The rules on what we can and cannot say have exponentially increased since Hamas’ attack in Israel in October and Israel’s response. Just ask Masha Gessen. Over the last few days the Russian-American writer has found themselves at the centre of a controversy over an award they were due to receive.
It was a play of two acts. Act one, disinformation. The well-respected site LitHub ran an article with the heading “Masha Gessen’s Hannah Arendt Prize has been canceled because of their essay on Gaza.” The problem was it hadn’t been cancelled. Gessen pointed that out, saying they had only been approached by one journalist and that as a result “inaccuracies pile up”. LitHub had to issue what every editor dreads – a correction.
The reality – act two – was more prosaic. The main sponsor withdrew their support of the ceremony. It still went ahead, just at a different venue, on a different day. This past weekend Gessen received the Hannah Arendt prize for political thought for their work documenting Russian war crimes. It was a slimmed-down event; Gessen had a police escort.
Even in the absence of more in-your-face censorship, this still feels very problematic, part of a broader ecosystem in which people are punished in some way for what they say. And all of this because of a few lines in a New Yorker article in which Gessen compared Gaza to Nazi-era ghettos.
I should state here, for whatever relevance it holds, that I am Jewish. My family tree lost most of its branches because of the Holocaust. I’m sensitive to both inaccurate comparisons with the Holocaust and to Jewish suffering and prejudice writ large. Like myself, Gessen was born into a Jewish family and is a descendent of those murdered in the Holocaust. Their piece was not, as the furore would have made me assume, a 3000-word smear piece on Israel. Instead it was a thoughtful response to Germany’s Holocaust memory, which criticised Israeli policy at points – as we all do. Gessen’s words were precise, measured, balanced. The root of the controversy was when Gessen says “the ghetto [Gaza] is being liquidated”, a part that is far from throwaway and instead accompanied by caveats and qualifications. That it could cause such outrage exemplifies everything wrong with how we are approaching conversations right now. We simply can’t handle views that we find confronting or upsetting. Our instinct is to silence and to over-correct.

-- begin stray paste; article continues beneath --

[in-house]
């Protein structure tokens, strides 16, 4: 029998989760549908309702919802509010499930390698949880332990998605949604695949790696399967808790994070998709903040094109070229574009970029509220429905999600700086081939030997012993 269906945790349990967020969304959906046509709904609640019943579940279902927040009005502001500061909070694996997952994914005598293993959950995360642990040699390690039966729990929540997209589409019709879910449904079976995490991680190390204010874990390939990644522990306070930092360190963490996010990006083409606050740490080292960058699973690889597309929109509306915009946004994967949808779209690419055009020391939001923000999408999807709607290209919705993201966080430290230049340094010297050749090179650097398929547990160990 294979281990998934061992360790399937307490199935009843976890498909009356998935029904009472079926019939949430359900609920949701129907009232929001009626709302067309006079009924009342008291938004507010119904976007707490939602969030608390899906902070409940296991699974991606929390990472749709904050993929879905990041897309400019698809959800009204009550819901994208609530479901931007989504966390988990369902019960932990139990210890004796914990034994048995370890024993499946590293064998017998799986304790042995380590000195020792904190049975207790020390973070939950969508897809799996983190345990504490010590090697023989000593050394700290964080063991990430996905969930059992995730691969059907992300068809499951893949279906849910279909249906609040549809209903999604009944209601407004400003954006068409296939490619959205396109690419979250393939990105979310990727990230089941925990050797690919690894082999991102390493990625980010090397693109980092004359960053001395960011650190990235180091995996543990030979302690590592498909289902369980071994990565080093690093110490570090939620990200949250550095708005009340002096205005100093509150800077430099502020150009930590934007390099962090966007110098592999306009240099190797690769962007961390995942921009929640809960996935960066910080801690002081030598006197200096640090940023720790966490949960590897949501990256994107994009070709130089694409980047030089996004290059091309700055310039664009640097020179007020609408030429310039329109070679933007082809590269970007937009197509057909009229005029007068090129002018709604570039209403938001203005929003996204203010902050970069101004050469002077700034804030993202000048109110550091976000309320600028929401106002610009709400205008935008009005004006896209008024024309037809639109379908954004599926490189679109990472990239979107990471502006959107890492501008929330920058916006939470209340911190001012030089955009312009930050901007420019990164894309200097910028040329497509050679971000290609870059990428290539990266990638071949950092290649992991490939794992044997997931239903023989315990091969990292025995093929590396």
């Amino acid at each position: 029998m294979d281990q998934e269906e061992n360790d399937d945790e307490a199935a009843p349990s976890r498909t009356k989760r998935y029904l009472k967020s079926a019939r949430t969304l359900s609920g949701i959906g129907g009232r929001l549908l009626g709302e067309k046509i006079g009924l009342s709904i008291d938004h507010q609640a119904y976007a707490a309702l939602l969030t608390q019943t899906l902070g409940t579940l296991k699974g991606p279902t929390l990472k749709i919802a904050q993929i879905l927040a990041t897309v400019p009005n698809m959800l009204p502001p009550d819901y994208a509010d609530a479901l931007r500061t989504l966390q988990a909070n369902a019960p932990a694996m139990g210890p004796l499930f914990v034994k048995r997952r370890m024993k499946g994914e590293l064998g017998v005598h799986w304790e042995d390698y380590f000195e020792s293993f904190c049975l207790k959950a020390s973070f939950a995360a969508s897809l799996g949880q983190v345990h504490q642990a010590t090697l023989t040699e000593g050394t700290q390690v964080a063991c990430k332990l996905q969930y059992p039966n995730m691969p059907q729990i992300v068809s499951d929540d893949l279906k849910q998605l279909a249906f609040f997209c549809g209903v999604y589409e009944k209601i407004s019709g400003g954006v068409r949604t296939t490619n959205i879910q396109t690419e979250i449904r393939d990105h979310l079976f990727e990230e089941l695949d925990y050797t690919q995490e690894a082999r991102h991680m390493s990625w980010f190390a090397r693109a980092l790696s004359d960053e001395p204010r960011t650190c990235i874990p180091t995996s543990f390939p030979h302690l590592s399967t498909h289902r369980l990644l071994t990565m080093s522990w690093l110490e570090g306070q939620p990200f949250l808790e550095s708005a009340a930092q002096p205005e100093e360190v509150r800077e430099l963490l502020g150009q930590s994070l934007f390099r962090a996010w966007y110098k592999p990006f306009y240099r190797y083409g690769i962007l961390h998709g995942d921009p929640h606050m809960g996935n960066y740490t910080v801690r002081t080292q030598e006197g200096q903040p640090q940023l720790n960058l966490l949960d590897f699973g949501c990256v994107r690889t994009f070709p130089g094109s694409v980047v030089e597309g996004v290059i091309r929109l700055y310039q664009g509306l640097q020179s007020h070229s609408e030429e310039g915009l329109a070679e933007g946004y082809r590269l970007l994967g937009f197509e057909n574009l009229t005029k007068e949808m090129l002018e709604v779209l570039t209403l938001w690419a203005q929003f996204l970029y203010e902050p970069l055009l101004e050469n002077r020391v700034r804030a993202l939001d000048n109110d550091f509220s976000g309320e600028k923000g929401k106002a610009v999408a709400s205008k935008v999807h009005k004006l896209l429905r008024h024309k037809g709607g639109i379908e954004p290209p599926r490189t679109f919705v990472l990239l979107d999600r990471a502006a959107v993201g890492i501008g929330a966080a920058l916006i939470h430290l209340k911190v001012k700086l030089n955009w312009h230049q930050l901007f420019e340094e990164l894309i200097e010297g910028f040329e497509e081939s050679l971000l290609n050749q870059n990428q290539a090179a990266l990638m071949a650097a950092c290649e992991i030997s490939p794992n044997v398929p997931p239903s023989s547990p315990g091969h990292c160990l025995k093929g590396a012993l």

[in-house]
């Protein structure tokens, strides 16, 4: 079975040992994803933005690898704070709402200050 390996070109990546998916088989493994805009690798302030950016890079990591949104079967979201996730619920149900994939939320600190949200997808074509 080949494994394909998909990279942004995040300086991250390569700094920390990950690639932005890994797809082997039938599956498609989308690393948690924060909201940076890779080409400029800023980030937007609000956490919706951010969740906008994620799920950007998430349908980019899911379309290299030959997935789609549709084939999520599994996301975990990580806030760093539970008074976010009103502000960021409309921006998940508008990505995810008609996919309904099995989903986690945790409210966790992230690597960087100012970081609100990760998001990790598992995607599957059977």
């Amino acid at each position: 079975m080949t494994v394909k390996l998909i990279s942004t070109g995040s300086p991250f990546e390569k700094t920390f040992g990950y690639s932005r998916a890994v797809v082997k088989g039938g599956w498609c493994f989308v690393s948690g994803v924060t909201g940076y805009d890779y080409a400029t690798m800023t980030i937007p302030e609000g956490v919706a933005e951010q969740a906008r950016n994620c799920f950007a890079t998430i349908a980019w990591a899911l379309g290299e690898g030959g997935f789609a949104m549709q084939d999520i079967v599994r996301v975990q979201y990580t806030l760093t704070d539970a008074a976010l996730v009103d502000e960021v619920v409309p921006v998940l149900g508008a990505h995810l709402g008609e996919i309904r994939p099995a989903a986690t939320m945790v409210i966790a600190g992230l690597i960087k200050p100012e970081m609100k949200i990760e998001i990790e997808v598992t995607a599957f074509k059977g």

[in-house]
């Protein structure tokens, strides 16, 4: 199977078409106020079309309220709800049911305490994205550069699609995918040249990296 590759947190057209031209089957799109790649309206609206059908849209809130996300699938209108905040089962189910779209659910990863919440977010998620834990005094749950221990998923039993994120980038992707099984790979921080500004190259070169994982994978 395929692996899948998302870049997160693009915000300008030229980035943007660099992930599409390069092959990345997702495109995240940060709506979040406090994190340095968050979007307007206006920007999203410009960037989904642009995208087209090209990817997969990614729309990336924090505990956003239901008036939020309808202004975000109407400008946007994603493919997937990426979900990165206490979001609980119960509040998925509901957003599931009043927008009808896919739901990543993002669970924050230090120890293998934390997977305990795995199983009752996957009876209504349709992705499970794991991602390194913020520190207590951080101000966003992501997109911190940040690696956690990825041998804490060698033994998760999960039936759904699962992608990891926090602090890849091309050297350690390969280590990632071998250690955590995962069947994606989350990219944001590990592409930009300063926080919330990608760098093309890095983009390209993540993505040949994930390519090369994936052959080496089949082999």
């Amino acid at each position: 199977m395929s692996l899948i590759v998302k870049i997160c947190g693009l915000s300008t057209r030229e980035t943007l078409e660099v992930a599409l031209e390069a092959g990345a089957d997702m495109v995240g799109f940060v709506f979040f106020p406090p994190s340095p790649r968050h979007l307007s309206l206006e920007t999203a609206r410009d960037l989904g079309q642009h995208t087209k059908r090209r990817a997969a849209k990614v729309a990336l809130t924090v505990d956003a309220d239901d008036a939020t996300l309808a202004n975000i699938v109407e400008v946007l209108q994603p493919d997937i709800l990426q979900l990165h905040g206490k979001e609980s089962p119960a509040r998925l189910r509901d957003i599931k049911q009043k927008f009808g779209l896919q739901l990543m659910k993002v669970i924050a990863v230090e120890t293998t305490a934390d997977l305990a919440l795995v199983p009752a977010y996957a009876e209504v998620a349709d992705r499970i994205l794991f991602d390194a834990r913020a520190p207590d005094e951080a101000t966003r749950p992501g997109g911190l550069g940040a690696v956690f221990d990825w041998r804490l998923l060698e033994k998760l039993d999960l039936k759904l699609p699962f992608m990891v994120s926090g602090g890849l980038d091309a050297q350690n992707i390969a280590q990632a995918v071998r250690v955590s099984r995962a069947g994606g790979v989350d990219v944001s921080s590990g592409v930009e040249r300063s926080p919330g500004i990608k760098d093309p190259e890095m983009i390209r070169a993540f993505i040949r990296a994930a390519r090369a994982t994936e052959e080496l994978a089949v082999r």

We’re ending 2023 in a bad place. In every region of the world democracies are under attack, as a Freedom House report concluded. Argentina has elected a foul-mouthed president who denies the number of disappeared from the previous dictatorship. Donald Trump could be president in the USA again in 2024, even if from a jail cell, and he’s already threatened his critics. In once liberal Hong Kong Jimmy Lai, a pro-democracy activist and publisher, is on the stand in what could be best labelled a show trial. Russian troops are far from losing in Ukraine. And all the while countries like Germany, which are meant to promote free speech, are getting in tangles over anything they think could remotely be perceived as antisemitic. It’s a very bad place indeed.
Of course we didn’t arrive at the Gessen moment overnight. Our inability to move an inch from whatever camp we’ve pitched our flag has been going on for some time, with Israel-Palestine and other conflicts and ways we identify.
But staying with Israel-Palestine, who exactly does it benefit? Our fear that some language might be labelled antisemitic means we’re looking in the wrong direction. Attacks on Jews are rising around the world. In Germany itself, the far-right AfD party won its first mayoral victory at the weekend. Anti-Muslim crimes are surging too. There are plenty of real, ugly attacks that we need to tackle. It’s just they’re not coming from Gessen or the New Yorker. To suggest as such distracts.
If the goal is to lessen hatred, to create more tolerant societies, the approach of trying to block out speech we don’t like doesn’t work, not least because the instinct itself is authoritarian. Pro-Palestinian voices are being silenced, as are Jewish ones. It’s minorities who always lose out.
In Gessen’s acceptance speech for the award, which was not their original one, they spoke of the power of comparisons: “Comparison is the way we know the world. And yet we make rules about things that cannot be compared to each other,” they said, adding that the Holocaust has been put in a place where it is seen as an exception, unlike anything else, beyond likening. Gessen was clearly not going to be silenced. Instead they chose the moment to pause and reflect, to open up a conversation about how language is used and to challenge the rules around speech that we’ve currently been told to obey. There are lessons to be learnt here as we head into 2024.